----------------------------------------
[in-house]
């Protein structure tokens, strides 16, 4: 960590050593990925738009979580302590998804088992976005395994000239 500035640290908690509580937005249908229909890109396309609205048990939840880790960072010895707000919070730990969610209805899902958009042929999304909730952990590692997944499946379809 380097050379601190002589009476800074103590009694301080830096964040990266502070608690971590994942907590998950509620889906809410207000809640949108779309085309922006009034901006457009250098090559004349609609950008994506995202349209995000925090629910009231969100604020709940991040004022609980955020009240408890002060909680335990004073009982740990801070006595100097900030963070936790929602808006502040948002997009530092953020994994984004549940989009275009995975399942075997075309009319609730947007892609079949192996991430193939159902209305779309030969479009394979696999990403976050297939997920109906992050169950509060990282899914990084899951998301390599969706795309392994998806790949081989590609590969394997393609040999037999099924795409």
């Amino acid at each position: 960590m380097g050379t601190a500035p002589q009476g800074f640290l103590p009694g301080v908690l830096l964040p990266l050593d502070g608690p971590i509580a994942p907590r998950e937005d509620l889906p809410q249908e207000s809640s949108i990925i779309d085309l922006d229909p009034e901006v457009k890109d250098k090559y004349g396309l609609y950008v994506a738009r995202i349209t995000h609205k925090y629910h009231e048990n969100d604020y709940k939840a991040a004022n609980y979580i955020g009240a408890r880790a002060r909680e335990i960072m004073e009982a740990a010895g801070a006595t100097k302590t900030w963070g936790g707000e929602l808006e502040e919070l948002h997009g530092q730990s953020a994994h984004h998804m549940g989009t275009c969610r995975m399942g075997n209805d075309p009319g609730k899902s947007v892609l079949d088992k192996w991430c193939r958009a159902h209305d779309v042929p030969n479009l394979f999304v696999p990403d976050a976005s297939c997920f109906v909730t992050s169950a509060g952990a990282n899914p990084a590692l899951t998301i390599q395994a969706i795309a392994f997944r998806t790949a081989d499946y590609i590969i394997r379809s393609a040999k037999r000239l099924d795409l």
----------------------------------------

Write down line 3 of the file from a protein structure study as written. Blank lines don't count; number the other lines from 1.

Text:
């Amino acid at each position: 960590m380097g050379t601190a500035p002589q009476g800074f640290l103590p009694g301080v908690l830096l964040p990266l050593d502070g608690p971590i509580a994942p907590r998950e937005d509620l889906p809410q249908e207000s809640s949108i990925i779309d085309l922006d229909p009034e901006v457009k890109d250098k090559y004349g396309l609609y950008v994506a738009r995202i349209t995000h609205k925090y629910h009231e048990n969100d604020y709940k939840a991040a004022n609980y979580i955020g009240a408890r880790a002060r909680e335990i960072m004073e009982a740990a010895g801070a006595t100097k302590t900030w963070g936790g707000e929602l808006e502040e919070l948002h997009g530092q730990s953020a994994h984004h998804m549940g989009t275009c969610r995975m399942g075997n209805d075309p009319g609730k899902s947007v892609l079949d088992k192996w991430c193939r958009a159902h209305d779309v042929p030969n479009l394979f999304v696999p990403d976050a976005s297939c997920f109906v909730t992050s169950a509060g952990a990282n899914p990084a590692l899951t998301i390599q395994a969706i795309a392994f997944r998806t790949a081989d499946y590609i590969i394997r379809s393609a040999k037999r000239l099924d795409l």